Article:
Oncogene-specific gene expression signatures at preneoplastic stage in mice define distinct mechanisms of hepatocarcinogenesis


  • Cédric Coulouarn,

    1. Laboratory of Experimental Carcinogenesis, Center for Cancer Research, National Cancer Institute, National Institutes of Health, Bethesda, MD
    Search for more papers by this author
  • Luis E. Gomez-Quiroz,

    1. Laboratory of Experimental Carcinogenesis, Center for Cancer Research, National Cancer Institute, National Institutes of Health, Bethesda, MD
    Search for more papers by this author
  • Ju-Seog Lee,

    1. Laboratory of Experimental Carcinogenesis, Center for Cancer Research, National Cancer Institute, National Institutes of Health, Bethesda, MD
    Search for more papers by this author
  • Pal Kaposi-Novak,

    1. Laboratory of Experimental Carcinogenesis, Center for Cancer Research, National Cancer Institute, National Institutes of Health, Bethesda, MD
    Search for more papers by this author
  • Elizabeth A. Conner,

    1. Laboratory of Experimental Carcinogenesis, Center for Cancer Research, National Cancer Institute, National Institutes of Health, Bethesda, MD
    Search for more papers by this author
  • Tatyana A. Goldina,

    1. Department of Cell Biology and Histology, Moscow State University, Moscow, Russia
    Search for more papers by this author
  • Galina E. Onishchenko,

    1. Department of Cell Biology and Histology, Moscow State University, Moscow, Russia
    Search for more papers by this author
  • Valentina M. Factor,

    1. Laboratory of Experimental Carcinogenesis, Center for Cancer Research, National Cancer Institute, National Institutes of Health, Bethesda, MD
    Search for more papers by this author
  • Snorri S. Thorgeirsson

    Corresponding author
    1. Laboratory of Experimental Carcinogenesis, Center for Cancer Research, National Cancer Institute, National Institutes of Health, Bethesda, MD
    • LEC/CCR/NCI, Building 37, Room 4146A, 37 Convent Drive MSC 4262, Bethesda, MD 20892
    Search for more papers by this author
    • fax: 301-496-0734

  • Potential conflict of interest: Nothing to report.


We applied a genome-wide microarray analysis to three transgenic mouse models of liver cancer in which targeted overexpression of c-Myc, E2f1, and a combination of the two was driven by the albumin promoter. Although gene expression profiles in HCC derived in all three transgenic lines were highly similar, oncogene-specific gene expression signatures were identified at an early dysplastic stage of hepatocarcinogenesis. Overexpression of E2f1 was associated with a strong alteration in lipid metabolism, and Srebp1was identified as a candidate transcription factor responsible for lipogenic enzyme induction. The molecular signature of c-Myc overexpression included the induction of more than 60 genes involved in the translational machinery that correlated with an increase in liver mass. In contrast, the combined activity of c-Myc and E2f1 specifically enhanced the expression of genes involved in mitochondrial metabolism—particularly the components of the respiratory chain—and correlated with an increased ATP synthesis. Thus, the results suggest that E2f1, c-Myc, and their combination may promote liver tumor development by distinct mechanisms. In conclusion, determination of tissue-specific oncogene expression signatures might be useful to identify conserved expression modules in human cancers. (HEPATOLOGY 2006.)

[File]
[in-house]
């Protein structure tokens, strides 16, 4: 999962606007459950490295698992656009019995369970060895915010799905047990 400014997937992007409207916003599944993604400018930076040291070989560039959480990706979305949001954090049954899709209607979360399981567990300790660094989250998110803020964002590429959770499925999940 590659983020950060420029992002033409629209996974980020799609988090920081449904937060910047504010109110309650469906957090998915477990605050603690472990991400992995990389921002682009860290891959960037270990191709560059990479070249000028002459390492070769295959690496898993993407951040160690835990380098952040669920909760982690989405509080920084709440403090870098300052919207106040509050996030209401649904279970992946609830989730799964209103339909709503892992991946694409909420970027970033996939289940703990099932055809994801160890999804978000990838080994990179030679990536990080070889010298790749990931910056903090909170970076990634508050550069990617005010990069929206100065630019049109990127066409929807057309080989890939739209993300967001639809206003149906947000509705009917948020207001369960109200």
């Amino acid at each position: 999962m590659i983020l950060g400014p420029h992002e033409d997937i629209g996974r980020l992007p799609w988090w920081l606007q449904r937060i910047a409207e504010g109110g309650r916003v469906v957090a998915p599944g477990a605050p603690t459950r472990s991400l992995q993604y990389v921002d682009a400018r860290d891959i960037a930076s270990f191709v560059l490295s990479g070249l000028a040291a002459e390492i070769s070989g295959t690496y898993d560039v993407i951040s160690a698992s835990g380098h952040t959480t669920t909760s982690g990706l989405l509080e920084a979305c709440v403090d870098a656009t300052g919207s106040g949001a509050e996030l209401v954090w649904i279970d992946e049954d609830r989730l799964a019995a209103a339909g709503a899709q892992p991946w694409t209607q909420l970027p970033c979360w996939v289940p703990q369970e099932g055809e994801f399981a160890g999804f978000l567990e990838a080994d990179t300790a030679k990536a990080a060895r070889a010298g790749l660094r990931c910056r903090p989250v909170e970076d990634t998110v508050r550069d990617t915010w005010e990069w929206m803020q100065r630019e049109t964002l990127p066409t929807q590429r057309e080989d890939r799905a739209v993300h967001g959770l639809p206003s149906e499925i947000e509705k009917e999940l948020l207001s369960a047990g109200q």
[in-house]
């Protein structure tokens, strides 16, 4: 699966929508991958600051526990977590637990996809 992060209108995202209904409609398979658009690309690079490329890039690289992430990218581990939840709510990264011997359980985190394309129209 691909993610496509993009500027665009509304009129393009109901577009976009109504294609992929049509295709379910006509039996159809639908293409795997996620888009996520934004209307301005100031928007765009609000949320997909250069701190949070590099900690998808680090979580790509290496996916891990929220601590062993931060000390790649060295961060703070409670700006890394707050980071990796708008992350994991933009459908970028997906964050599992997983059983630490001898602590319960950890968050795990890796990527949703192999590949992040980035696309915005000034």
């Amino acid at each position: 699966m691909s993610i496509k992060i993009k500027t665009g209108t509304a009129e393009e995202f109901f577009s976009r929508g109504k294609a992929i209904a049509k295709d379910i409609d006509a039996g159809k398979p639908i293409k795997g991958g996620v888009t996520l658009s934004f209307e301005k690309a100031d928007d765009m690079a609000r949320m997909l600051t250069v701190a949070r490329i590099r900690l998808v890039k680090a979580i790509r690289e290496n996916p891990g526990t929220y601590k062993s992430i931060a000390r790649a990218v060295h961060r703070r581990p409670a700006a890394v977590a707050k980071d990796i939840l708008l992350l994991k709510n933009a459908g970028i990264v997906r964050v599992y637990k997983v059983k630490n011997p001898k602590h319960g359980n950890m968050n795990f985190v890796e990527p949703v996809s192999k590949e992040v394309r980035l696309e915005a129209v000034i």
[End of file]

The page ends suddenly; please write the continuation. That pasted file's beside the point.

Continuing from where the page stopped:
Current evidence indicates that human carcinogenesis is a multistep process in which dysregulation of proliferation and apoptosis are principal characteristics.1, 2 Therefore, it is not surprising that altered expression of cell cycle regulators is a recurrent feature in cancer, including hepatocellular carcinoma (HCC).1, 3 The transcription factors E2f1 and c-Myc are prototypes of such regulators that are frequently altered in human cancers.4 E2f1 plays a crucial role in cell cycle control by inducing the expression of genes required for G1/S progression and DNA replication.5–7 Thus, E2f1 activation is tightly regulated during the cell cycle. In the absence of mitotic signals, E2f1 is inactivated by binding to the dephosphorylated form of the retinoblastoma protein. Phosphorylation of retinoblastoma protein by cyclin-dependent kinases (CDKs) at the end of G1 phase releases inhibition of E2f1 to allow S-phase gene transactivation and cell-cycle progression.8, 9 Similarly to E2f1, c-Myc has been shown to drive quiescent cells into S phase in the absence of other mitogenic signals. c-Myc heterodimerizes with its transcriptional partner Max via a helix–loop–helix leucine zipper domain to regulate the expression of target genes involved in cell proliferation, such as Ccnd1, Cdk4, or Cdc25a.10 Furthermore, E2f1 and c-Myc are potent inducers of apoptosis through p53-dependent and independent mechanisms.4, 11, 12